As the AM For Every Vehicle Act works its way through Congress, automakers say the proposed federal requirement to maintain AM broadcast radios in new vehicles will be especially costly for electric vehicles.
A new report from the Center for Automotive Research says EVs generate electromagnetic interference that can distort AM signals and make them fuzzy. Fixing the problem, automakers say, could cost $3.8 billion over the next seven years.
“Government forcing AM radio in vehicles [is] not required for public safety, not popular with consumers and now we know: not cheap,” Alliance for Automotive Innovation CEO John Bozzella wrote in a statement Monday, citing the Center’s research.
In its report, CAR researchers said EVs depend on high-voltage electrical components that generate electromagnetic interference on AM radio band signals, causing distortion and static. While it’s possible to mitigate that interference, the researchers said it is most effective when engineered into vehicles’ designs.
Calling it both “challenging” and costly for automakers, they said modern vehicles of all kinds have complex onboard electronics systems controlling everything from brakes and adaptive driver assistance systems to infotainment and safety, all of which can distort AM signals depending on their proximity to the radio receiver.
To overcome the cost implications, several automakers have opted to stop providing AM radios entirely. BMW, Ford, Mazda, Polestar, Rivian, Tesla, Volkswagen and Volvo have already removed AM radios from their new vehicles.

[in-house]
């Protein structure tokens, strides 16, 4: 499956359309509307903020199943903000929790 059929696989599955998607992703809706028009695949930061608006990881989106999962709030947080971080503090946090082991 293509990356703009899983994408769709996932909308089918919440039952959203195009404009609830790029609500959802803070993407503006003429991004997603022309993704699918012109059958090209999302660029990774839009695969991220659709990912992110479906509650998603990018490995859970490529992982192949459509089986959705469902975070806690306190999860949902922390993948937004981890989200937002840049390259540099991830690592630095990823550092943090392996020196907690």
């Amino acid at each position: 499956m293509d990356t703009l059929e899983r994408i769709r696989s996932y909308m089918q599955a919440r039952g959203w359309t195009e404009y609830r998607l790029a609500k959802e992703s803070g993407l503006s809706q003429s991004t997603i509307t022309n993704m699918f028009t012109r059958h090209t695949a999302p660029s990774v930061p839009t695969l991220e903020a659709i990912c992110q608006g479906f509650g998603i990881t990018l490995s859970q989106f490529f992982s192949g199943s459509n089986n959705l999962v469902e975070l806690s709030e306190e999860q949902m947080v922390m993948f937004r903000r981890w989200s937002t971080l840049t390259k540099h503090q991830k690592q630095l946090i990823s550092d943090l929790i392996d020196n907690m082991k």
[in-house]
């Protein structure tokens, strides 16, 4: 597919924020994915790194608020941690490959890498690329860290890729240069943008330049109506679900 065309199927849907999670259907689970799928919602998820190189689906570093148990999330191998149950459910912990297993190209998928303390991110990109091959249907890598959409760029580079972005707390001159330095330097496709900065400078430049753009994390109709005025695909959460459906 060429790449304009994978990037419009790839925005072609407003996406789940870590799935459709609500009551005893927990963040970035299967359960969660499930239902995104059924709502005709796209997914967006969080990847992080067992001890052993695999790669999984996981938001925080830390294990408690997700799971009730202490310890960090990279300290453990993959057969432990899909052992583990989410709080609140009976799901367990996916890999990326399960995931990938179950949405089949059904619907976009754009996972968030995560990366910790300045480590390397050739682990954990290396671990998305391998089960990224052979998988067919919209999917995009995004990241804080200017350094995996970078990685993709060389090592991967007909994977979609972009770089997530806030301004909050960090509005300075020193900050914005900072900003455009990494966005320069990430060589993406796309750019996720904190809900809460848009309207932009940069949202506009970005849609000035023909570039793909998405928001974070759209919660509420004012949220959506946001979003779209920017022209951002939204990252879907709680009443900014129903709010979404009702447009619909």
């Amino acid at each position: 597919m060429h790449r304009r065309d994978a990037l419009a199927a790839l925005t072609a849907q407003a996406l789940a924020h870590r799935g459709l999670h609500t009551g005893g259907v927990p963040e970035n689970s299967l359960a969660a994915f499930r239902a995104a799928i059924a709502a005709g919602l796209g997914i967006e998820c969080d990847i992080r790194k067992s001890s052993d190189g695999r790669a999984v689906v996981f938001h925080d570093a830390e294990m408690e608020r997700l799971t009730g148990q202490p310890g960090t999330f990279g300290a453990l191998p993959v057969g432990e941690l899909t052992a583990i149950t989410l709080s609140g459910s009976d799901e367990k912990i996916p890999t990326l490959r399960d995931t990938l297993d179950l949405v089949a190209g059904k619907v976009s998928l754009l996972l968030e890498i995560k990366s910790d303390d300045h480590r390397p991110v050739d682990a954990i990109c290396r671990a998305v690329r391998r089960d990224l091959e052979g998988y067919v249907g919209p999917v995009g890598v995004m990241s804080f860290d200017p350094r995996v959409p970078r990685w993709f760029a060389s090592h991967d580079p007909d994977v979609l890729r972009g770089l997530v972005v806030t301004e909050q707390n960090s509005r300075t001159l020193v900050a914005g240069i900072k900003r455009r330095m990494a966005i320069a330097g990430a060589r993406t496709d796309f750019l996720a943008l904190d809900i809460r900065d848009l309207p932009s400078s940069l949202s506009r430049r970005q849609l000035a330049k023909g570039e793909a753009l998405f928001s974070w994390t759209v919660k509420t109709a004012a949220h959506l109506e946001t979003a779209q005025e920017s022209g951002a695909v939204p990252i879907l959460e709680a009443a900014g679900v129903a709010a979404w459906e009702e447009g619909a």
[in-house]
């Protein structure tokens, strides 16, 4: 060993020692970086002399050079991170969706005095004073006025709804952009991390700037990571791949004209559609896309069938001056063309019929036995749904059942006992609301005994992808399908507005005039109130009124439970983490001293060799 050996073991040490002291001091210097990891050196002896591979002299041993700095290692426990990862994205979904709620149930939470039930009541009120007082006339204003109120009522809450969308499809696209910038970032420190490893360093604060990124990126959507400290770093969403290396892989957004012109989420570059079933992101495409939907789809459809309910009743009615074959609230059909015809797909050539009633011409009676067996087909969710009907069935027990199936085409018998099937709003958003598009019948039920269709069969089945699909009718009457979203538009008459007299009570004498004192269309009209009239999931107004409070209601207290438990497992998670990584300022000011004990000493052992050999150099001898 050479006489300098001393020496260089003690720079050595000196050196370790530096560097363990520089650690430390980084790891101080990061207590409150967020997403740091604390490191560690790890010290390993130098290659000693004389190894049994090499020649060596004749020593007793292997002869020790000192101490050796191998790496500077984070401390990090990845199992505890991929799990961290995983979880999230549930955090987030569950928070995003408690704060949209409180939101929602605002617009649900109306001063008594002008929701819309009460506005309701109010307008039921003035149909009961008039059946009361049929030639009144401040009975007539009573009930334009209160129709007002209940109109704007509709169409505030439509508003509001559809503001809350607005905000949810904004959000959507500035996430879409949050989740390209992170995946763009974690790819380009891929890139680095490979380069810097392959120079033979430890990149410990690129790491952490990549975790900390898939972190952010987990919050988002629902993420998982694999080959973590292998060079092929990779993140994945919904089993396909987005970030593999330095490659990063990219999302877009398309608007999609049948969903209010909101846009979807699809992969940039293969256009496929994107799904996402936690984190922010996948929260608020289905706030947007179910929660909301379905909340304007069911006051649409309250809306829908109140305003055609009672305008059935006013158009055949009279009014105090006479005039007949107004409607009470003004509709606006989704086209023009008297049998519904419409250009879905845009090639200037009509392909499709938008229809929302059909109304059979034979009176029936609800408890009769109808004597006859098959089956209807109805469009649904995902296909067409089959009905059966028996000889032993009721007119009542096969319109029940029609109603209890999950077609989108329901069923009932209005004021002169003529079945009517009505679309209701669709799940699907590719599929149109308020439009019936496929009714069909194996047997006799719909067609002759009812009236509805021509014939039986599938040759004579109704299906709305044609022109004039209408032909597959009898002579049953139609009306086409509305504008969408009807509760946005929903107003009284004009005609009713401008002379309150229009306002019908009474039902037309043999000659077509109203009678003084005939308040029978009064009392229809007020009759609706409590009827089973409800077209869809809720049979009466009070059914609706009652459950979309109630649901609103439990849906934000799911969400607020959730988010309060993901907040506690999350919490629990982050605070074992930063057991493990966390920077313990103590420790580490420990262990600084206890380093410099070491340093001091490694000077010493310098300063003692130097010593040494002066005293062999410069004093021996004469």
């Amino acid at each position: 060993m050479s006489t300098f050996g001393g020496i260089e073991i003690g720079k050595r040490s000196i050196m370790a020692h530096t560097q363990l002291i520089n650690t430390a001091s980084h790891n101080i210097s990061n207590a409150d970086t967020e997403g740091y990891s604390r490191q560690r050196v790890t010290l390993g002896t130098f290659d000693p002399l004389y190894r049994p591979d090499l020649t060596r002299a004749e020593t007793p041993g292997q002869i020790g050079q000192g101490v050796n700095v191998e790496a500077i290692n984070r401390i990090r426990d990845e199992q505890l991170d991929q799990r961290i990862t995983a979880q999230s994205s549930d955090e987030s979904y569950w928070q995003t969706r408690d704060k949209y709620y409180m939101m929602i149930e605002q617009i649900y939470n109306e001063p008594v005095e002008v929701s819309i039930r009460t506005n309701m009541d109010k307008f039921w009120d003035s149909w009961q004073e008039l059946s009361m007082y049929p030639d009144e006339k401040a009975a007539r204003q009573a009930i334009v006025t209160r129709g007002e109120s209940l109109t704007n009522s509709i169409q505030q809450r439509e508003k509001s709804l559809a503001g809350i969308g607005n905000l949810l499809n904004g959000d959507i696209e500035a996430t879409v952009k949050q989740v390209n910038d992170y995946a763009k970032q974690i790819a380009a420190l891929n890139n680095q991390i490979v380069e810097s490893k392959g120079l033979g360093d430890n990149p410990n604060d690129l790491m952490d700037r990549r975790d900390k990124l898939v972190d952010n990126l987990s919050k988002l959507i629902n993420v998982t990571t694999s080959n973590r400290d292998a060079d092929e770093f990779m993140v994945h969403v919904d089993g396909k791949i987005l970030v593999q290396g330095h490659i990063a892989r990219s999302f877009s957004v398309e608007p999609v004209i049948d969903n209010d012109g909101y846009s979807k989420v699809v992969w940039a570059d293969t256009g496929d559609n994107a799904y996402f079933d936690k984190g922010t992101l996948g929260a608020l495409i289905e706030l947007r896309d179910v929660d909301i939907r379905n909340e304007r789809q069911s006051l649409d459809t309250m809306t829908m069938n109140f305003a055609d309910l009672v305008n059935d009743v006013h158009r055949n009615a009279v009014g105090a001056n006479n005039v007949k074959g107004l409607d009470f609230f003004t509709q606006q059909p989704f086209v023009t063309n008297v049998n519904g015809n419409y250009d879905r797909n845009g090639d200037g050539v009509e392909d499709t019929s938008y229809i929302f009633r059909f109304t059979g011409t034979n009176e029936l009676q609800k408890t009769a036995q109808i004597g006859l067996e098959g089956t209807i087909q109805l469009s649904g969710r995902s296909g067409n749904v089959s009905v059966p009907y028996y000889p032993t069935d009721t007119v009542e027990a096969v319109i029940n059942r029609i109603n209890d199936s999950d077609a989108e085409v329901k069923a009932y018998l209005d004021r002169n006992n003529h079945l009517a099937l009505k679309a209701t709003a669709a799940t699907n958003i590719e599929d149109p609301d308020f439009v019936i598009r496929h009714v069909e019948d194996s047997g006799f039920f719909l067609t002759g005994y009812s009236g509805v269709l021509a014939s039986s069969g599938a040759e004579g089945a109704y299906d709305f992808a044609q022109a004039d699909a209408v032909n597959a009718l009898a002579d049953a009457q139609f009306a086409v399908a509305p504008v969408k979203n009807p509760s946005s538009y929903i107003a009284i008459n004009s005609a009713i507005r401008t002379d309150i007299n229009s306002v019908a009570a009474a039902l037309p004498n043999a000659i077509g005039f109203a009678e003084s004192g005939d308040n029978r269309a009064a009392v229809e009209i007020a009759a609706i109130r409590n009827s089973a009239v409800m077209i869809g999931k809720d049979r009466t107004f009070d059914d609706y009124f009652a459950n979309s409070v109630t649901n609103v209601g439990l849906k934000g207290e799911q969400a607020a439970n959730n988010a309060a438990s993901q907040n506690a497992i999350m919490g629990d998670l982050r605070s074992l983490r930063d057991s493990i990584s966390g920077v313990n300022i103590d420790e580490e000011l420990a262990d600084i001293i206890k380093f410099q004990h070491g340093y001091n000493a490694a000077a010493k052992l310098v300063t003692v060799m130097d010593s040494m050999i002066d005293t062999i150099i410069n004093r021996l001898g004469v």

The Alliance for Automotive Innovation, a trade organization that represents major auto makers such as General Motors and Ford, has been lobbying against the AM for Every Vehicle Act since it was introduced earlier this year. The legislation would direct the National Highway Traffic Safety Administration to issue a rule requiring automakers maintain AM radios in their vehicles free of charge and directs the Government Accountability Office to study alternate systems that could relay information during emergencies as effectively as AM radio.
“For decades, free AM broadcast radio has been an essential tool in emergencies, a crucial part of our diverse media ecosystem and an irreplaceable source for news, weather, sports and entertainment for tens of millions of listeners,” Sen. Ed Markey, D-Mass., said when he introduced the legislation earlier this year.
The auto industry contends that AM radio is barely used in vehicles because customers prefer digital AM and FM, internet-based radio and streaming and satellite services.
According to the Consumer Technology Association, 95% of adults who received the latest Federal Emergency Management Agency alert test in October received it on their phone. Only one percent received it via AM radio; of those, few were tuned in to AM radio while driving.